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GCC heading for hotel supply glut

GCC heading for hotel supply glut

HOFTEL chairman suggests short-term negative impact of low oil could be good for the industry

GCC heading for hotel supply glut

The Gulf Cooperation Council hotel market could be heading for a supply glut, the chairman of hotel real estate investors association HOFTEL has said.

There are 538 hotels with 151,771 rooms under contract in the Middle East including those in the planning, construction and finishing stages, according to a January report from STR Global.

This is a 50.4 per cent year-on-year increase in rooms under construction.

Considering this pipeline, the short-term negative impact on liquidity expected due to low oil prices could be a good thing, according to HOFTEL chairman and chief executive Simon Allison.

“The region has the biggest pipeline of new rooms in the world, and is probably heading for a short-term supply glut, so a pause for breath might actually be helpful,” he said.

“Moreover, for opportunistic investors looking to acquire existing assets, this may provide a brief buying window and that could increase investment in secondary markets in the region.”

Among regional cities, Mecca (21,068 rooms), Dubai (19,846 rooms), Riyadh (6,738 rooms) and Doha (5,980 rooms) have the highest number of rooms under construction. Up to 13, 63, 30, and 26 hotels are planned in each city respectively.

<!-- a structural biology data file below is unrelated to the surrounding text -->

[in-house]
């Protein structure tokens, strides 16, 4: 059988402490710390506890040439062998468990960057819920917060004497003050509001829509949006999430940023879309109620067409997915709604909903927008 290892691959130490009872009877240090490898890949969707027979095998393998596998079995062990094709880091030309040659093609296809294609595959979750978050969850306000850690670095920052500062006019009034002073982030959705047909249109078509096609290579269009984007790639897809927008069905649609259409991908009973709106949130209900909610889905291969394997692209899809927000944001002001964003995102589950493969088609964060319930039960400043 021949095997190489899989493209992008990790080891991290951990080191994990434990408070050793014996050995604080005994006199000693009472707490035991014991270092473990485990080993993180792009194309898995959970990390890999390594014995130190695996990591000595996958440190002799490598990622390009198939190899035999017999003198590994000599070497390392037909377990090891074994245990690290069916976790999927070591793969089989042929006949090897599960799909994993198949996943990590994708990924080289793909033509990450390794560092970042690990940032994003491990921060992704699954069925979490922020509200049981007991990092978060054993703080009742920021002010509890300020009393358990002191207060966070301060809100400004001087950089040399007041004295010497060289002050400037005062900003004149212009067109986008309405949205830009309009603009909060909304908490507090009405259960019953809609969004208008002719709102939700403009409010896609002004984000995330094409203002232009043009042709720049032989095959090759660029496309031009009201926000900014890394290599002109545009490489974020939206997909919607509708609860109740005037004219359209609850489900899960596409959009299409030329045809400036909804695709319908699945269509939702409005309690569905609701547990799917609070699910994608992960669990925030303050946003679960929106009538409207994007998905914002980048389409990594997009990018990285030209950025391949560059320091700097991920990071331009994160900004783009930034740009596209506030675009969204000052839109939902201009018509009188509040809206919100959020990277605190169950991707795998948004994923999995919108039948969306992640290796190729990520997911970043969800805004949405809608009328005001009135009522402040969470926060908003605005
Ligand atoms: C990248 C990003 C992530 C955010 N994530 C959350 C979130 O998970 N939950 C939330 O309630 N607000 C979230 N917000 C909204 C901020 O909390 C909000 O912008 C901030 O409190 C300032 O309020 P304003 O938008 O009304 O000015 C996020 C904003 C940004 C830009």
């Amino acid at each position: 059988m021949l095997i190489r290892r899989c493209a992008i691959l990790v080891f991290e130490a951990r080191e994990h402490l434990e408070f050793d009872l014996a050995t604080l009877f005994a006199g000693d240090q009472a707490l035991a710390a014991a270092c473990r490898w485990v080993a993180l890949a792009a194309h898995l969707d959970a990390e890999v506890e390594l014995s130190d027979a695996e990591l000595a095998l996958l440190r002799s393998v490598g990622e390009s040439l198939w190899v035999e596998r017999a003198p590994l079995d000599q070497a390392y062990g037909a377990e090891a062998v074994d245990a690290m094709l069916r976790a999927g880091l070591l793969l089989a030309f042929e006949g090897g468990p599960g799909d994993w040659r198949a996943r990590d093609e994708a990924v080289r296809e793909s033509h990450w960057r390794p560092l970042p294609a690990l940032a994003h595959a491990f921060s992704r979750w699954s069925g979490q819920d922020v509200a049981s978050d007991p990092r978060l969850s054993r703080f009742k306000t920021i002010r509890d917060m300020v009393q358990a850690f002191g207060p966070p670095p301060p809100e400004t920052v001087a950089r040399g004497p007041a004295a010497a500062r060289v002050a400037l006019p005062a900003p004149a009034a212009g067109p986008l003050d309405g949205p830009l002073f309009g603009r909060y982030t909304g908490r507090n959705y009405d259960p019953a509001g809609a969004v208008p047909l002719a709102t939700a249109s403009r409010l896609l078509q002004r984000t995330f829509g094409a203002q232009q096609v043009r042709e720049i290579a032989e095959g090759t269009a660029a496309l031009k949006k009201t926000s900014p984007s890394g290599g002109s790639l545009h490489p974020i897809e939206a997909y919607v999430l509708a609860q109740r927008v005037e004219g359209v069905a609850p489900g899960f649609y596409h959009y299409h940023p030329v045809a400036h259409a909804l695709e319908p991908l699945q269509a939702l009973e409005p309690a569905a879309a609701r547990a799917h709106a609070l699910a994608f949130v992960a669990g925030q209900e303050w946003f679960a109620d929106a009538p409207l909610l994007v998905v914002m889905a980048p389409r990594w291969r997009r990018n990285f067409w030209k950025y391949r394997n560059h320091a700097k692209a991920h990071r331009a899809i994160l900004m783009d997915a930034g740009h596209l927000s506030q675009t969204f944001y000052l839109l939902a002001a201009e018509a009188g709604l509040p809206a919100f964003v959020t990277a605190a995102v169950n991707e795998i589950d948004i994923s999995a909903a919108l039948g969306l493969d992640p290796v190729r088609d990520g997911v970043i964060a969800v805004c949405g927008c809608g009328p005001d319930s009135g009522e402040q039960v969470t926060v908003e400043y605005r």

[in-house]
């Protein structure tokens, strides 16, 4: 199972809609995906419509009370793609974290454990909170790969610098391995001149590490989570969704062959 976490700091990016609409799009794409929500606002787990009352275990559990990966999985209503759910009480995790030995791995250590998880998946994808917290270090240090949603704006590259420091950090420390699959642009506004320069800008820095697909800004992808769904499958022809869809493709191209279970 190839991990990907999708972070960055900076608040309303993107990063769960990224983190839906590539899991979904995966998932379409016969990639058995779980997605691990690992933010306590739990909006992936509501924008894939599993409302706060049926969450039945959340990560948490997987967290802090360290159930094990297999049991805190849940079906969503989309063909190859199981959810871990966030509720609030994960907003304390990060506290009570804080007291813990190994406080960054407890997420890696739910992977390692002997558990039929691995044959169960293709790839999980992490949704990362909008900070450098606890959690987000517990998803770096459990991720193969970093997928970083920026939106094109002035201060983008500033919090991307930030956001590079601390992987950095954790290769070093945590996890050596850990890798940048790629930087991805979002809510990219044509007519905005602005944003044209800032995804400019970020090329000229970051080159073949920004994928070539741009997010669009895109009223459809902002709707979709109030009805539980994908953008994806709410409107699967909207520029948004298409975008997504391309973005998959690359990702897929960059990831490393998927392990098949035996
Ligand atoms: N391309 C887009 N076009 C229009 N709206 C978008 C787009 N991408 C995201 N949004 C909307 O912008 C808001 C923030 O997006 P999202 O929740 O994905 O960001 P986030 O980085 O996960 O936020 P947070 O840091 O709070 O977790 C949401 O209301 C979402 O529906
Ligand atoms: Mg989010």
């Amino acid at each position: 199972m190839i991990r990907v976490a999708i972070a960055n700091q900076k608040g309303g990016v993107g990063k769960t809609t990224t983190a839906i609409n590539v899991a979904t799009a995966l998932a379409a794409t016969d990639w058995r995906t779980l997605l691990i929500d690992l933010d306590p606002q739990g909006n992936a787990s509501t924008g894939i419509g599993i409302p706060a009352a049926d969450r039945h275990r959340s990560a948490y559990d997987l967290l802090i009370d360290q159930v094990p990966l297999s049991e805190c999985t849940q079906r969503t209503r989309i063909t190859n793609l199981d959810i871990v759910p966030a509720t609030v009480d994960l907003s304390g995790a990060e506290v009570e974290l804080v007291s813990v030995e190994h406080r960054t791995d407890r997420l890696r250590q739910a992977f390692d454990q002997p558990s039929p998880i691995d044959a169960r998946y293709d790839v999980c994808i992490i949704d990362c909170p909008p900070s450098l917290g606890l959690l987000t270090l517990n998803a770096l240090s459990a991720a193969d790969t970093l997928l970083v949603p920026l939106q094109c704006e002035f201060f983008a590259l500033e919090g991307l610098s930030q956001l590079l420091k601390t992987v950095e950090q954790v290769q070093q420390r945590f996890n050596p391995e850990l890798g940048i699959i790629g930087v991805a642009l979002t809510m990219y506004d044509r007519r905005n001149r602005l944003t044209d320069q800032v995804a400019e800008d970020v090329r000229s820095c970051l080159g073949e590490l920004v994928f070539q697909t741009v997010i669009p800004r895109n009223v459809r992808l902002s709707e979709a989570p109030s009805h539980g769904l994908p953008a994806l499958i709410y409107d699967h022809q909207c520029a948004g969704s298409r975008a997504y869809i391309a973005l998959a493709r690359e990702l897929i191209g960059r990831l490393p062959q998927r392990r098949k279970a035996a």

Allison said Dubai was in a different league to other GCC cities when it came to attracting hotel investors but its neighbours were improving their credentials.

“Abu Dhabi’s drive to become a cultural and leisure hub and Qatar’s growth, and the upcoming World Cup, are both set to be game-changers. That said, the amount of internal liquidity among Middle East investors has generally deterred outsiders from venturing into these markets and that’s unlikely to change very much in the coming years.”

He added that GCC-based investors were increasingly looking at the Indian Ocean region for expansion with companies including IFA, Aujan and JA Resorts putting money to work in resort destinations.

More broadly, Allison said sharing services like Airbnb had not materially hit hotel occupancies so far but this could change if online travel agents come on board.

“If the OTAs and the sharing economy come together in a big way – as we’ve started to see with Expedia’s purchase of HomeAway – and if some of the hotel brands decide to lend their flags to private homes then the industry will face a threat at a whole different level.”

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